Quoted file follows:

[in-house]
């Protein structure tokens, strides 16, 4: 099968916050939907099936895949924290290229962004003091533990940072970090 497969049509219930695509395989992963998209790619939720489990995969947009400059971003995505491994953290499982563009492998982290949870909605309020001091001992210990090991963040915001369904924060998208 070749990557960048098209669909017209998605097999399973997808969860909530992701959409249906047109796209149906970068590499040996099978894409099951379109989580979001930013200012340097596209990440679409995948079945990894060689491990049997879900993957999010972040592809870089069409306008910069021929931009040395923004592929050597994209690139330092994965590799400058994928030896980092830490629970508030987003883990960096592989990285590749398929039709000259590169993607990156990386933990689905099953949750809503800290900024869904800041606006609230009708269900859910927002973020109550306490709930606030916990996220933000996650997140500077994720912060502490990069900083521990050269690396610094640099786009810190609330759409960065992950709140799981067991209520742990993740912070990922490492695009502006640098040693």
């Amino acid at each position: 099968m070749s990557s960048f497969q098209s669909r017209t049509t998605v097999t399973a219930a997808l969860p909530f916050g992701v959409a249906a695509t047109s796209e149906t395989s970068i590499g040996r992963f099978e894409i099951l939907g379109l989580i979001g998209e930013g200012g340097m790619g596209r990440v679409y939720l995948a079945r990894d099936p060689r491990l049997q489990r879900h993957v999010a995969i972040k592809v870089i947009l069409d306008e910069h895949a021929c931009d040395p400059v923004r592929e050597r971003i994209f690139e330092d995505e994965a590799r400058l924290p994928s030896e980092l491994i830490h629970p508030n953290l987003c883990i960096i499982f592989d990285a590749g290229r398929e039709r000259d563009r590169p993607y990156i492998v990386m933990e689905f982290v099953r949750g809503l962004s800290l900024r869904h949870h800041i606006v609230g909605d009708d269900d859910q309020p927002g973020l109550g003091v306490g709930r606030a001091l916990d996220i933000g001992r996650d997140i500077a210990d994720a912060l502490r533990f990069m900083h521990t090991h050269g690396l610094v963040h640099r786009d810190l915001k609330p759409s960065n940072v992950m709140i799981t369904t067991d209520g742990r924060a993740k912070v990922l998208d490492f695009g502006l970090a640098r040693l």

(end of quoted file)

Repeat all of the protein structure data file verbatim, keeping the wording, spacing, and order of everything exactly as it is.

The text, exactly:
[in-house]
């Protein structure tokens, strides 16, 4: 099968916050939907099936895949924290290229962004003091533990940072970090 497969049509219930695509395989992963998209790619939720489990995969947009400059971003995505491994953290499982563009492998982290949870909605309020001091001992210990090991963040915001369904924060998208 070749990557960048098209669909017209998605097999399973997808969860909530992701959409249906047109796209149906970068590499040996099978894409099951379109989580979001930013200012340097596209990440679409995948079945990894060689491990049997879900993957999010972040592809870089069409306008910069021929931009040395923004592929050597994209690139330092994965590799400058994928030896980092830490629970508030987003883990960096592989990285590749398929039709000259590169993607990156990386933990689905099953949750809503800290900024869904800041606006609230009708269900859910927002973020109550306490709930606030916990996220933000996650997140500077994720912060502490990069900083521990050269690396610094640099786009810190609330759409960065992950709140799981067991209520742990993740912070990922490492695009502006640098040693």
């Amino acid at each position: 099968m070749s990557s960048f497969q098209s669909r017209t049509t998605v097999t399973a219930a997808l969860p909530f916050g992701v959409a249906a695509t047109s796209e149906t395989s970068i590499g040996r992963f099978e894409i099951l939907g379109l989580i979001g998209e930013g200012g340097m790619g596209r990440v679409y939720l995948a079945r990894d099936p060689r491990l049997q489990r879900h993957v999010a995969i972040k592809v870089i947009l069409d306008e910069h895949a021929c931009d040395p400059v923004r592929e050597r971003i994209f690139e330092d995505e994965a590799r400058l924290p994928s030896e980092l491994i830490h629970p508030n953290l987003c883990i960096i499982f592989d990285a590749g290229r398929e039709r000259d563009r590169p993607y990156i492998v990386m933990e689905f982290v099953r949750g809503l962004s800290l900024r869904h949870h800041i606006v609230g909605d009708d269900d859910q309020p927002g973020l109550g003091v306490g709930r606030a001091l916990d996220i933000g001992r996650d997140i500077a210990d994720a912060l502490r533990f990069m900083h521990t090991h050269g690396l610094v963040h640099r786009d810190l915001k609330p759409s960065n940072v992950m709140i799981t369904t067991d209520g742990r924060a993740k912070v990922l998208d490492f695009g502006l970090a640098r040693l």